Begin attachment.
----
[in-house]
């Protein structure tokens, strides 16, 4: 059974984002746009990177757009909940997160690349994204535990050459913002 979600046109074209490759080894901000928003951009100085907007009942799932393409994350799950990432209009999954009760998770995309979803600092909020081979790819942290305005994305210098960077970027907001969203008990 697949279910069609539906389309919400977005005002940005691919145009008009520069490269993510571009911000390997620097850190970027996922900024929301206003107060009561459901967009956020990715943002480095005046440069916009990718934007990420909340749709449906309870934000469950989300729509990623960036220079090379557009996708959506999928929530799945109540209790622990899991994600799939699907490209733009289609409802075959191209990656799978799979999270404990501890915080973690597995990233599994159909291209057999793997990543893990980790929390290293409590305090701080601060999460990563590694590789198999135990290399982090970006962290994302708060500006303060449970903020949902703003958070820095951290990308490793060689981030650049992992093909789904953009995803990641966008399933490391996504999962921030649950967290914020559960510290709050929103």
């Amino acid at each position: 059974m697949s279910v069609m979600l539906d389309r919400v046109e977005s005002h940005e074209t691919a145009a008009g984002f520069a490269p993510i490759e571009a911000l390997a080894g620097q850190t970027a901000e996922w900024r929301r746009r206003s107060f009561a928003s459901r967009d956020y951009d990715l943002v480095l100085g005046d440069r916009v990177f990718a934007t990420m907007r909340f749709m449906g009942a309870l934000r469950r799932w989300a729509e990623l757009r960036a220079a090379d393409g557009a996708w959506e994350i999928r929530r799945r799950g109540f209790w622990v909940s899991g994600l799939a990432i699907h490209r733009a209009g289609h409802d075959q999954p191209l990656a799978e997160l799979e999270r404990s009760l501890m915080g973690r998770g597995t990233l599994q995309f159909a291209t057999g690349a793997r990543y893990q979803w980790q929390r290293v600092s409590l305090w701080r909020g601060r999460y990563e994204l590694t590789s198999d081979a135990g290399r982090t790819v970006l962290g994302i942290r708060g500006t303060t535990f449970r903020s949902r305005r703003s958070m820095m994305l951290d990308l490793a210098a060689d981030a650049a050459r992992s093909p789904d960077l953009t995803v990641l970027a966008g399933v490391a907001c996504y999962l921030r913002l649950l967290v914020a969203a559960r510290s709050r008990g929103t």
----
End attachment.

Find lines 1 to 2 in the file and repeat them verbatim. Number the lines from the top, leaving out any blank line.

[in-house]
């Protein structure tokens, strides 16, 4: 059974984002746009990177757009909940997160690349994204535990050459913002 979600046109074209490759080894901000928003951009100085907007009942799932393409994350799950990432209009999954009760998770995309979803600092909020081979790819942290305005994305210098960077970027907001969203008990 697949279910069609539906389309919400977005005002940005691919145009008009520069490269993510571009911000390997620097850190970027996922900024929301206003107060009561459901967009956020990715943002480095005046440069916009990718934007990420909340749709449906309870934000469950989300729509990623960036220079090379557009996708959506999928929530799945109540209790622990899991994600799939699907490209733009289609409802075959191209990656799978799979999270404990501890915080973690597995990233599994159909291209057999793997990543893990980790929390290293409590305090701080601060999460990563590694590789198999135990290399982090970006962290994302708060500006303060449970903020949902703003958070820095951290990308490793060689981030650049992992093909789904953009995803990641966008399933490391996504999962921030649950967290914020559960510290709050929103």